Better, Better, Better.
(Yeah, we're Beatles geeks.)
We are three weeks into our customized method combining Waldorf with some traditional learning methods and a helping of unschooling and it is going exceedingly well.
Our days go like this: wake, breakfast, play (or computer for me), chores, lessons, lunch, quiet time, projects and free time, more play (while I make dinner), dinner, tidy, family walk, evening lesson with Papa, read in bed, lights out.
We're making even more of an effort to stay home. I know many people think it isn't as important once a child is older than seven, but it's a habit that still works for us. If I can at all help it we don't go anywhere by car Monday, Tuesday, or Wednesday. On Thursday afternoons we go to the library and the natural foods market and on Friday afternoons we have our park gathering.
It's different from what almost all of our other homeschool friends do, but as I said it works for us. My children are grounded in their rhythm and nurtured by being home. We aren't driving here and there for lessons and field trips and that means we can focus on lessons in the mornings and have a lot of free time for unscripted learning and even just being. Imaginative play is so important for children; it allows the brain to relax and grow.
There is a quote (attributed to Yeats but that is widely debated) that goes along these lines:
Education is not the filling of a bucket,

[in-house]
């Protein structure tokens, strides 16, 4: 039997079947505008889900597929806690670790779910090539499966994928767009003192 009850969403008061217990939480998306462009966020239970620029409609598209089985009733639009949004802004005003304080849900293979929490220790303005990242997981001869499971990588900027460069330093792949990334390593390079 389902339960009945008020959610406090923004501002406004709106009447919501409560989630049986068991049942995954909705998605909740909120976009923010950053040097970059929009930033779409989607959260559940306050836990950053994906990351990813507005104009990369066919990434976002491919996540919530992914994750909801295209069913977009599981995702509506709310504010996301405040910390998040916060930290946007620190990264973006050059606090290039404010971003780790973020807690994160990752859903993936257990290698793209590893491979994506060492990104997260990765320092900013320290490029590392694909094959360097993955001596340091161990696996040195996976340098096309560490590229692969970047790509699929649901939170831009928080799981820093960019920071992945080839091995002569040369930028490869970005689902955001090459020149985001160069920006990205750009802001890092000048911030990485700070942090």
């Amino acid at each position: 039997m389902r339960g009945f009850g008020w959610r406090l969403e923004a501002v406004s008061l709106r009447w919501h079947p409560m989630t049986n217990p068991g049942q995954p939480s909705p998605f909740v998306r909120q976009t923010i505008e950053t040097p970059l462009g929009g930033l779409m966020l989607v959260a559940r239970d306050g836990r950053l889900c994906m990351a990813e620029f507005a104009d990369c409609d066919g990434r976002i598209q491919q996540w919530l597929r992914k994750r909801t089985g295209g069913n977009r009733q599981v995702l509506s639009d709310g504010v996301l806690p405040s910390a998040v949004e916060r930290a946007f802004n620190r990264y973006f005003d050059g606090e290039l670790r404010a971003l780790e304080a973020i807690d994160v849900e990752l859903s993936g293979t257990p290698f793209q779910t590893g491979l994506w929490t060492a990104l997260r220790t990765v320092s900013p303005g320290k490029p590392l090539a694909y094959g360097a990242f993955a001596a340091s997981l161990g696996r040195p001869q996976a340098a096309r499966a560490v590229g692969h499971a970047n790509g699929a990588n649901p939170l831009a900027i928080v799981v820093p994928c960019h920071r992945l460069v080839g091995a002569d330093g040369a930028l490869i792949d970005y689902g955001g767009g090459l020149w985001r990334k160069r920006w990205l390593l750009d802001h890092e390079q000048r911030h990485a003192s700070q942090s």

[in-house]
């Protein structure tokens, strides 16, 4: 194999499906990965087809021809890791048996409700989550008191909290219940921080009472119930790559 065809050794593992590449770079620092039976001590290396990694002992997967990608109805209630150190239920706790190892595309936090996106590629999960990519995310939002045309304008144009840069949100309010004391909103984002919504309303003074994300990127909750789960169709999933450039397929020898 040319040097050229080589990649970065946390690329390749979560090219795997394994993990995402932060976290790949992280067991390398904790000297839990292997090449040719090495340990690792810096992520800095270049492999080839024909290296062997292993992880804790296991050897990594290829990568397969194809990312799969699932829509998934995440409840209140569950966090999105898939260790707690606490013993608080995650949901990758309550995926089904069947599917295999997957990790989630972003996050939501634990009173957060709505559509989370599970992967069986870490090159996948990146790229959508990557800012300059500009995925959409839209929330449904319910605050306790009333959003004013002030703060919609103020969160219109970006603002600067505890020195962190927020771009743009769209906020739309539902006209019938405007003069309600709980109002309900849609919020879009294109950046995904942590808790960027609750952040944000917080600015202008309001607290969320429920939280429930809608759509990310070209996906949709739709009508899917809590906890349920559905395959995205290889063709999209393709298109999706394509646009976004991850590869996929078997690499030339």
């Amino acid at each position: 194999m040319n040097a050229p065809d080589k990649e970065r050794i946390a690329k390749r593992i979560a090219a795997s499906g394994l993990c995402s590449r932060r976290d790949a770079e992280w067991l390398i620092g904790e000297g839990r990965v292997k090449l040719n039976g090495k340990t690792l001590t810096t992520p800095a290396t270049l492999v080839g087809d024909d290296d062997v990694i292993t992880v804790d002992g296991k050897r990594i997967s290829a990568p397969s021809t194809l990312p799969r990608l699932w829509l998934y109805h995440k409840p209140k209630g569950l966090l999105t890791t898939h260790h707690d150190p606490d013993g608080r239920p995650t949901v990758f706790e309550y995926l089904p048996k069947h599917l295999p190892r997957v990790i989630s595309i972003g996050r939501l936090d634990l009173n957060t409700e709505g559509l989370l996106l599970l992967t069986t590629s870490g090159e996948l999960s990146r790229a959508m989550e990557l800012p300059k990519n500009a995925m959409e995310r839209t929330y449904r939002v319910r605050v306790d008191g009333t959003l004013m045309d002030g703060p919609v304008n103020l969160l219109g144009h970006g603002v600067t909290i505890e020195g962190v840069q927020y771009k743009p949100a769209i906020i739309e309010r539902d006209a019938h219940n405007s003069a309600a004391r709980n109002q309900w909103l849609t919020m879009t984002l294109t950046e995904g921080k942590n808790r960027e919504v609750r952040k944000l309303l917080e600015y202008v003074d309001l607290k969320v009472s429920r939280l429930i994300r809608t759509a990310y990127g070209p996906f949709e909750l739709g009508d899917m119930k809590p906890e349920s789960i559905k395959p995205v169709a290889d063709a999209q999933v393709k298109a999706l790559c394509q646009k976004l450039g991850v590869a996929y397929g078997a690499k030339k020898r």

the lighting of a fire.
Our entire American education system is about filling the bucket and it is easy for homeschoolers to get caught up in the same methods. So even when I am teaching more traditional materials I try to remind myself what my goals are. I want to expose my children to many different ideas and subjects, not so that they can recite facts back at me but so that we can find out what sparks their fire.
Wait, why did I bring up the bucket? Oh yes, I was going to say that I am often dismayed at how busy some homeschoolering parents keep their children. I guess it works for them and that is reason enough for me to stay out of it, but really, I do find it sad that even homeschooled children are so overscheduled. Many homeschooling parents are desperately trying to fill the bucket. Perhaps they were overscheduled as children and don't know anything different. Perhaps they are afraid that their children won't succeed if they aren't pushed as other American children are.
For me, this is no place for fear. I've already chosen something so very different for my children that trying to make them like other children doesn't make any sense to me.